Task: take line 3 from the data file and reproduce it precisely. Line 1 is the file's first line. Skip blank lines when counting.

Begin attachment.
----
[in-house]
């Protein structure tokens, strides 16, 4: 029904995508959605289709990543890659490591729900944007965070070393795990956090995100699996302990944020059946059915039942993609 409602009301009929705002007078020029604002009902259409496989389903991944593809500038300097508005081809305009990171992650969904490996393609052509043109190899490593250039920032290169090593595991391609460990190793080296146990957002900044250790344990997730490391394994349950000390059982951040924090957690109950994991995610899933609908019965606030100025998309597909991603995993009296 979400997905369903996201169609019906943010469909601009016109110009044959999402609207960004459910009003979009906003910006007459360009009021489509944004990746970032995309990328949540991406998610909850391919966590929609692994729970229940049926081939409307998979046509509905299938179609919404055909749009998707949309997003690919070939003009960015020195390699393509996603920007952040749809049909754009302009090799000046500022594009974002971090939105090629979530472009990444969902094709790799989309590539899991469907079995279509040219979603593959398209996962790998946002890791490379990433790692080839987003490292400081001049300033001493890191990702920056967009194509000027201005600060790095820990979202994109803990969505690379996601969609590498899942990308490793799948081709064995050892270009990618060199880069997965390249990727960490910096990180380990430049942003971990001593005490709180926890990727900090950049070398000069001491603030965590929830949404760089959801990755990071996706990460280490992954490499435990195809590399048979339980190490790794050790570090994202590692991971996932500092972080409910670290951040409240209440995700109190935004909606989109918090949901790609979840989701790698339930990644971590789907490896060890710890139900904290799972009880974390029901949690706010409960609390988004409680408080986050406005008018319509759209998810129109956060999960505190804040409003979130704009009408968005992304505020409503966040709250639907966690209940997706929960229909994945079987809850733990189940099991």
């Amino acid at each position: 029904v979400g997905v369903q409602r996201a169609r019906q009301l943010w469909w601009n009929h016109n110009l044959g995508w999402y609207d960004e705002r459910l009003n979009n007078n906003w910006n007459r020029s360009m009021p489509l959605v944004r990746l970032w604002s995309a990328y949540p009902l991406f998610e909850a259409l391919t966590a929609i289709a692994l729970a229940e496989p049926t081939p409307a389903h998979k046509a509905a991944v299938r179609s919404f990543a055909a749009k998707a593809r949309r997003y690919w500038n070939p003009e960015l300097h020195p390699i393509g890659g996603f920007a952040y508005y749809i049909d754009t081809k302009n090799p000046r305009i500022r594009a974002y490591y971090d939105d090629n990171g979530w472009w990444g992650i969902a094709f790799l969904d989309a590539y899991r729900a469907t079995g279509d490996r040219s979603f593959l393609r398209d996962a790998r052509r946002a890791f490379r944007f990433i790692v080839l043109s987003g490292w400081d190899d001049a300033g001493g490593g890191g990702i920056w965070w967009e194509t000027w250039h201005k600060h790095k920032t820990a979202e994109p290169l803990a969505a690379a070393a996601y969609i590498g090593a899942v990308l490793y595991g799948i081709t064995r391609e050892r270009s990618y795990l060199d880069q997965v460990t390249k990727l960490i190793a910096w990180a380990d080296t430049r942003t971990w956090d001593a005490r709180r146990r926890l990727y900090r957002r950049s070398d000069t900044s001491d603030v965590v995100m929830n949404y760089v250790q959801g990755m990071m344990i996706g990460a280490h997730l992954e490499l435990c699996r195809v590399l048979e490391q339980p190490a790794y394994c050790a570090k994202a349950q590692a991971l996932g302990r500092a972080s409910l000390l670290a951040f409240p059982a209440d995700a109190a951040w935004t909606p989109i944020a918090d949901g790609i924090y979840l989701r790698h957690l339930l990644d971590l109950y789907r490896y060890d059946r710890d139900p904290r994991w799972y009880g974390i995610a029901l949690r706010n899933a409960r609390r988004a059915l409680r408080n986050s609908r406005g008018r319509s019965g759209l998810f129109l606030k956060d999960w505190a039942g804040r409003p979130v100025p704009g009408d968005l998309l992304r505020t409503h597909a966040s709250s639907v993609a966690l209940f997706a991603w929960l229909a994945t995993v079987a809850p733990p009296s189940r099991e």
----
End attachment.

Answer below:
């Amino acid at each position: 029904v979400g997905v369903q409602r996201a169609r019906q009301l943010w469909w601009n009929h016109n110009l044959g995508w999402y609207d960004e705002r459910l009003n979009n007078n906003w910006n007459r020029s360009m009021p489509l959605v944004r990746l970032w604002s995309a990328y949540p009902l991406f998610e909850a259409l391919t966590a929609i289709a692994l729970a229940e496989p049926t081939p409307a389903h998979k046509a509905a991944v299938r179609s919404f990543a055909a749009k998707a593809r949309r997003y690919w500038n070939p003009e960015l300097h020195p390699i393509g890659g996603f920007a952040y508005y749809i049909d754009t081809k302009n090799p000046r305009i500022r594009a974002y490591y971090d939105d090629n990171g979530w472009w990444g992650i969902a094709f790799l969904d989309a590539y899991r729900a469907t079995g279509d490996r040219s979603f593959l393609r398209d996962a790998r052509r946002a890791f490379r944007f990433i790692v080839l043109s987003g490292w400081d190899d001049a300033g001493g490593g890191g990702i920056w965070w967009e194509t000027w250039h201005k600060h790095k920032t820990a979202e994109p290169l803990a969505a690379a070393a996601y969609i590498g090593a899942v990308l490793y595991g799948i081709t064995r391609e050892r270009s990618y795990l060199d880069q997965v460990t390249k990727l960490i190793a910096w990180a380990d080296t430049r942003t971990w956090d001593a005490r709180r146990r926890l990727y900090r957002r950049s070398d000069t900044s001491d603030v965590v995100m929830n949404y760089v250790q959801g990755m990071m344990i996706g990460a280490h997730l992954e490499l435990c699996r195809v590399l048979e490391q339980p190490a790794y394994c050790a570090k994202a349950q590692a991971l996932g302990r500092a972080s409910l000390l670290a951040f409240p059982a209440d995700a109190a951040w935004t909606p989109i944020a918090d949901g790609i924090y979840l989701r790698h957690l339930l990644d971590l109950y789907r490896y060890d059946r710890d139900p904290r994991w799972y009880g974390i995610a029901l949690r706010n899933a409960r609390r988004a059915l409680r408080n986050s609908r406005g008018r319509s019965g759209l998810f129109l606030k956060d999960w505190a039942g804040r409003p979130v100025p704009g009408d968005l998309l992304r505020t409503h597909a966040s709250s639907v993609a966690l209940f997706a991603w929960l229909a994945t995993v079987a809850p733990p009296s189940r099991e």